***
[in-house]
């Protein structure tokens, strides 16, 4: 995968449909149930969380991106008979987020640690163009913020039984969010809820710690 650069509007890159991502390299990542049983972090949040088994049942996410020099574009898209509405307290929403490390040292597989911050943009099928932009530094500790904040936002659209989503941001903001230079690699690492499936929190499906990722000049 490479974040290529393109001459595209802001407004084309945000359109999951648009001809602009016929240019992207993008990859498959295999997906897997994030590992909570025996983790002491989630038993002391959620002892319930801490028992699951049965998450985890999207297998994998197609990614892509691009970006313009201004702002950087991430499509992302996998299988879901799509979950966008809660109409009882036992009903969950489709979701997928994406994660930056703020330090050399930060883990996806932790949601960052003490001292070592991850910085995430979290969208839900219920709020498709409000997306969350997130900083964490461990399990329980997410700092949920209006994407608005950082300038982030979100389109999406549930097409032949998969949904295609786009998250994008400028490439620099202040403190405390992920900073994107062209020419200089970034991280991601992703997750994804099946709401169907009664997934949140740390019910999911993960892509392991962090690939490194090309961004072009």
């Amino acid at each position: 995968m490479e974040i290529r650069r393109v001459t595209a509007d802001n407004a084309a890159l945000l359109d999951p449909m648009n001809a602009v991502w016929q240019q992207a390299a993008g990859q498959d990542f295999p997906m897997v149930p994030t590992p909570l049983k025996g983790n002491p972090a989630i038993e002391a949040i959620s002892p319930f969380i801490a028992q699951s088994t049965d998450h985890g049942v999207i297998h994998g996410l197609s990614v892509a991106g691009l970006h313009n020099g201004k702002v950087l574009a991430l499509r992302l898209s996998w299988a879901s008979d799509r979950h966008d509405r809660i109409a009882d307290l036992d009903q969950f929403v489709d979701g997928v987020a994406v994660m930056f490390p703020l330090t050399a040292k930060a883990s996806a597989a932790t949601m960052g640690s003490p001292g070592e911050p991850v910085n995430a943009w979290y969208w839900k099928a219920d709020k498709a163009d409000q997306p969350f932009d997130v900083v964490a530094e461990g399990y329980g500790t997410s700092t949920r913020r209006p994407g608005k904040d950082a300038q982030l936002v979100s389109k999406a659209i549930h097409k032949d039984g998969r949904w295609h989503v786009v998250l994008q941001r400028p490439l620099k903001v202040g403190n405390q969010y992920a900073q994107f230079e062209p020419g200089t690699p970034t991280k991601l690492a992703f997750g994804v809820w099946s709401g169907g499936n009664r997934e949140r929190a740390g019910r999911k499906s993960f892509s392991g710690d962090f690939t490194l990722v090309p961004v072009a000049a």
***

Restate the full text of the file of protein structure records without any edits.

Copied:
[in-house]
């Protein structure tokens, strides 16, 4: 995968449909149930969380991106008979987020640690163009913020039984969010809820710690 650069509007890159991502390299990542049983972090949040088994049942996410020099574009898209509405307290929403490390040292597989911050943009099928932009530094500790904040936002659209989503941001903001230079690699690492499936929190499906990722000049 490479974040290529393109001459595209802001407004084309945000359109999951648009001809602009016929240019992207993008990859498959295999997906897997994030590992909570025996983790002491989630038993002391959620002892319930801490028992699951049965998450985890999207297998994998197609990614892509691009970006313009201004702002950087991430499509992302996998299988879901799509979950966008809660109409009882036992009903969950489709979701997928994406994660930056703020330090050399930060883990996806932790949601960052003490001292070592991850910085995430979290969208839900219920709020498709409000997306969350997130900083964490461990399990329980997410700092949920209006994407608005950082300038982030979100389109999406549930097409032949998969949904295609786009998250994008400028490439620099202040403190405390992920900073994107062209020419200089970034991280991601992703997750994804099946709401169907009664997934949140740390019910999911993960892509392991962090690939490194090309961004072009």
């Amino acid at each position: 995968m490479e974040i290529r650069r393109v001459t595209a509007d802001n407004a084309a890159l945000l359109d999951p449909m648009n001809a602009v991502w016929q240019q992207a390299a993008g990859q498959d990542f295999p997906m897997v149930p994030t590992p909570l049983k025996g983790n002491p972090a989630i038993e002391a949040i959620s002892p319930f969380i801490a028992q699951s088994t049965d998450h985890g049942v999207i297998h994998g996410l197609s990614v892509a991106g691009l970006h313009n020099g201004k702002v950087l574009a991430l499509r992302l898209s996998w299988a879901s008979d799509r979950h966008d509405r809660i109409a009882d307290l036992d009903q969950f929403v489709d979701g997928v987020a994406v994660m930056f490390p703020l330090t050399a040292k930060a883990s996806a597989a932790t949601m960052g640690s003490p001292g070592e911050p991850v910085n995430a943009w979290y969208w839900k099928a219920d709020k498709a163009d409000q997306p969350f932009d997130v900083v964490a530094e461990g399990y329980g500790t997410s700092t949920r913020r209006p994407g608005k904040d950082a300038q982030l936002v979100s389109k999406a659209i549930h097409k032949d039984g998969r949904w295609h989503v786009v998250l994008q941001r400028p490439l620099k903001v202040g403190n405390q969010y992920a900073q994107f230079e062209p020419g200089t690699p970034t991280k991601l690492a992703f997750g994804v809820w099946s709401g169907g499936n009664r997934e949140r929190a740390g019910r999911k499906s993960f892509s392991g710690d962090f690939t490194l990722v090309p961004v072009a000049a």